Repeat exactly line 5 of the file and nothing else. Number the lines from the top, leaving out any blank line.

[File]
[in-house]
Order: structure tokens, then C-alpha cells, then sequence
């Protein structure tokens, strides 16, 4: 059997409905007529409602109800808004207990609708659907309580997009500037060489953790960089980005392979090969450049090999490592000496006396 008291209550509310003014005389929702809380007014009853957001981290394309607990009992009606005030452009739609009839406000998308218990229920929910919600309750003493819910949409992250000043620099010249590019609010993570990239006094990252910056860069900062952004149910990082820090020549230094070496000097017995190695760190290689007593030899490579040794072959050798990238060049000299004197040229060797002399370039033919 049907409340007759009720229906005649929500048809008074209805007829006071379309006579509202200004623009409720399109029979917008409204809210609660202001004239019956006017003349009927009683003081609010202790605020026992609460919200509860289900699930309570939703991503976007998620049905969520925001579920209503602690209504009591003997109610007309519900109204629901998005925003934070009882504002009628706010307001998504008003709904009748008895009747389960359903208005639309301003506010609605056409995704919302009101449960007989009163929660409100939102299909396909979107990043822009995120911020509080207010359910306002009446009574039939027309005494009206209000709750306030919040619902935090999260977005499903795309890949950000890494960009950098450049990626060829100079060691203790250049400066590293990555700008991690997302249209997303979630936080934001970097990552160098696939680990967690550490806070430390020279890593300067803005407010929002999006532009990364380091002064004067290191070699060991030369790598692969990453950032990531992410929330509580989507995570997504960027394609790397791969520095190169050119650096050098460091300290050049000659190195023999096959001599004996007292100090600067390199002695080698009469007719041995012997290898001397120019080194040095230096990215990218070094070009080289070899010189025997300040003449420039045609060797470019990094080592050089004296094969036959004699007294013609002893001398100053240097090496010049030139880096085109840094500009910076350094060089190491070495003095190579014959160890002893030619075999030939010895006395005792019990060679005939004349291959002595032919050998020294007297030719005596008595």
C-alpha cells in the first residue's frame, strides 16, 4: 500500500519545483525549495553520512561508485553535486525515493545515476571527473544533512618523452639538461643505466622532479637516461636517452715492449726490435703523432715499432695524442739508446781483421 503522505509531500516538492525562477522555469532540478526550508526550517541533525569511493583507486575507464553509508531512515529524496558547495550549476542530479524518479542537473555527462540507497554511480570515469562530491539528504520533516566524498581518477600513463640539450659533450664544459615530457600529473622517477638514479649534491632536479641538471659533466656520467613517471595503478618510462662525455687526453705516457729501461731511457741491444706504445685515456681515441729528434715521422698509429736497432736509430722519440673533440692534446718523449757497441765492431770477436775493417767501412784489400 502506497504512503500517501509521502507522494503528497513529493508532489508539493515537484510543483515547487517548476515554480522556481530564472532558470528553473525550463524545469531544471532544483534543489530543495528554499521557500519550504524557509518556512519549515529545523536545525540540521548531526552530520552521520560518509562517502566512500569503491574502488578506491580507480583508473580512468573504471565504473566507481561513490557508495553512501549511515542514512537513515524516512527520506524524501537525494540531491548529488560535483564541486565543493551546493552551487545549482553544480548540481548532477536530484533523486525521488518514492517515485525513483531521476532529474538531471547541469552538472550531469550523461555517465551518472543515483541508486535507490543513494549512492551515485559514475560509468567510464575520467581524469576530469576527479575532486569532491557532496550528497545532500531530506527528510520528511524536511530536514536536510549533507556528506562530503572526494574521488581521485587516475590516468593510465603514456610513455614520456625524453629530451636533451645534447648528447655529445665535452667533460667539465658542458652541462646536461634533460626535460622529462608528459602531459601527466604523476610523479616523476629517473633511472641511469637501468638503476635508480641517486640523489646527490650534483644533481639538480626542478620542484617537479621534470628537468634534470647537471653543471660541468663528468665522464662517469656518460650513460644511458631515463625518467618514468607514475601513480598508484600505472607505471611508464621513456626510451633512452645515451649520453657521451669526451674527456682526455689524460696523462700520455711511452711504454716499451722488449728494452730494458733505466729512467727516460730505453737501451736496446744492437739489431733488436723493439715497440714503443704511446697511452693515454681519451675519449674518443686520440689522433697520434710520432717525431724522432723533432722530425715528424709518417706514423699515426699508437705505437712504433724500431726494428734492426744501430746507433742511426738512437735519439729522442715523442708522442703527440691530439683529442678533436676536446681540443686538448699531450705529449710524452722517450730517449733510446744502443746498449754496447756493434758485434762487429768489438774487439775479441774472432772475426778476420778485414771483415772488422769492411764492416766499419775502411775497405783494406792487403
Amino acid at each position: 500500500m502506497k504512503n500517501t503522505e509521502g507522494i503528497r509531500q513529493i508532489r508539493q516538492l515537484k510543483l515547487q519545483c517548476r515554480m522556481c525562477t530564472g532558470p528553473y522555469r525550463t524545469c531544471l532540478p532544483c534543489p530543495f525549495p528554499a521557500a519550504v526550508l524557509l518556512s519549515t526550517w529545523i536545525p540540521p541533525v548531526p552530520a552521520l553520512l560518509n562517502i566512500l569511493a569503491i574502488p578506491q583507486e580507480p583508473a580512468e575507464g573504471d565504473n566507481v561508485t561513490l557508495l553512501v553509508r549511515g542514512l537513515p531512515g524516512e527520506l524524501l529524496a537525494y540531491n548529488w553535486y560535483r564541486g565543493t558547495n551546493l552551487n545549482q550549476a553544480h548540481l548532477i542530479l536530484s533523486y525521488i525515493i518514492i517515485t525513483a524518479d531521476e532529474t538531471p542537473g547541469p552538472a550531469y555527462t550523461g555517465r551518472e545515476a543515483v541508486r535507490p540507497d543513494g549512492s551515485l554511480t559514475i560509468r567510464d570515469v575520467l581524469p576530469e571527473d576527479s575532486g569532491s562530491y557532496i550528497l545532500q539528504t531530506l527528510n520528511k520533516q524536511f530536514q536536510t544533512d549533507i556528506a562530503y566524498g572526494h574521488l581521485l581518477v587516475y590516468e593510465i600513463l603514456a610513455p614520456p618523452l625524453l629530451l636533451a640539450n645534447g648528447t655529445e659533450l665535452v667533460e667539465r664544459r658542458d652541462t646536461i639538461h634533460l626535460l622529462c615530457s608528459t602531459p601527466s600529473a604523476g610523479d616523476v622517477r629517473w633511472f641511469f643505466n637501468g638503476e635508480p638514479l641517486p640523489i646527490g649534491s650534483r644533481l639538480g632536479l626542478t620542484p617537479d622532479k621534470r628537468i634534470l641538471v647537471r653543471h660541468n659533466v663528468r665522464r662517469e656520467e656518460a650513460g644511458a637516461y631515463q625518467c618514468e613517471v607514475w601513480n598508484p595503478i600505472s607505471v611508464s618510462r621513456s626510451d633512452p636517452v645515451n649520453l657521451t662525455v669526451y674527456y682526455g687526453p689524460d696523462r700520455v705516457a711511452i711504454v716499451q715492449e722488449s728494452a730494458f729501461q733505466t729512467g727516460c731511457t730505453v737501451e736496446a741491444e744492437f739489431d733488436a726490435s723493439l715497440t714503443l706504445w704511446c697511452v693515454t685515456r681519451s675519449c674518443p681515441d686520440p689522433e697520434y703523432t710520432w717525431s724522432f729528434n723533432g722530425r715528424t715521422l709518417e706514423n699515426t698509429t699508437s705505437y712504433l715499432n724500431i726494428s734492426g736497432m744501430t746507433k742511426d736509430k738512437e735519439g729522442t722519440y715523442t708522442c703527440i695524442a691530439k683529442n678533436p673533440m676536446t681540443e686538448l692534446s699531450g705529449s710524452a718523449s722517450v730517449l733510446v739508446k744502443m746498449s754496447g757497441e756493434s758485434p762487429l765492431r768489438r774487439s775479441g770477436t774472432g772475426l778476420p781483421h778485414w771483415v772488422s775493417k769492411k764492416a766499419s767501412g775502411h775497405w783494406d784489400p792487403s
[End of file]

Amino acid at each position: 500500500m502506497k504512503n500517501t503522505e509521502g507522494i503528497r509531500q513529493i508532489r508539493q516538492l515537484k510543483l515547487q519545483c517548476r515554480m522556481c525562477t530564472g532558470p528553473y522555469r525550463t524545469c531544471l532540478p532544483c534543489p530543495f525549495p528554499a521557500a519550504v526550508l524557509l518556512s519549515t526550517w529545523i536545525p540540521p541533525v548531526p552530520a552521520l553520512l560518509n562517502i566512500l569511493a569503491i574502488p578506491q583507486e580507480p583508473a580512468e575507464g573504471d565504473n566507481v561508485t561513490l557508495l553512501v553509508r549511515g542514512l537513515p531512515g524516512e527520506l524524501l529524496a537525494y540531491n548529488w553535486y560535483r564541486g565543493t558547495n551546493l552551487n545549482q550549476a553544480h548540481l548532477i542530479l536530484s533523486y525521488i525515493i518514492i517515485t525513483a524518479d531521476e532529474t538531471p542537473g547541469p552538472a550531469y555527462t550523461g555517465r551518472e545515476a543515483v541508486r535507490p540507497d543513494g549512492s551515485l554511480t559514475i560509468r567510464d570515469v575520467l581524469p576530469e571527473d576527479s575532486g569532491s562530491y557532496i550528497l545532500q539528504t531530506l527528510n520528511k520533516q524536511f530536514q536536510t544533512d549533507i556528506a562530503y566524498g572526494h574521488l581521485l581518477v587516475y590516468e593510465i600513463l603514456a610513455p614520456p618523452l625524453l629530451l636533451a640539450n645534447g648528447t655529445e659533450l665535452v667533460e667539465r664544459r658542458d652541462t646536461i639538461h634533460l626535460l622529462c615530457s608528459t602531459p601527466s600529473a604523476g610523479d616523476v622517477r629517473w633511472f641511469f643505466n637501468g638503476e635508480p638514479l641517486p640523489i646527490g649534491s650534483r644533481l639538480g632536479l626542478t620542484p617537479d622532479k621534470r628537468i634534470l641538471v647537471r653543471h660541468n659533466v663528468r665522464r662517469e656520467e656518460a650513460g644511458a637516461y631515463q625518467c618514468e613517471v607514475w601513480n598508484p595503478i600505472s607505471v611508464s618510462r621513456s626510451d633512452p636517452v645515451n649520453l657521451t662525455v669526451y674527456y682526455g687526453p689524460d696523462r700520455v705516457a711511452i711504454v716499451q715492449e722488449s728494452a730494458f729501461q733505466t729512467g727516460c731511457t730505453v737501451e736496446a741491444e744492437f739489431d733488436a726490435s723493439l715497440t714503443l706504445w704511446c697511452v693515454t685515456r681519451s675519449c674518443p681515441d686520440p689522433e697520434y703523432t710520432w717525431s724522432f729528434n723533432g722530425r715528424t715521422l709518417e706514423n699515426t698509429t699508437s705505437y712504433l715499432n724500431i726494428s734492426g736497432m744501430t746507433k742511426d736509430k738512437e735519439g729522442t722519440y715523442t708522442c703527440i695524442a691530439k683529442n678533436p673533440m676536446t681540443e686538448l692534446s699531450g705529449s710524452a718523449s722517450v730517449l733510446v739508446k744502443m746498449s754496447g757497441e756493434s758485434p762487429l765492431r768489438r774487439s775479441g770477436t774472432g772475426l778476420p781483421h778485414w771483415v772488422s775493417k769492411k764492416a766499419s767501412g775502411h775497405w783494406d784489400p792487403s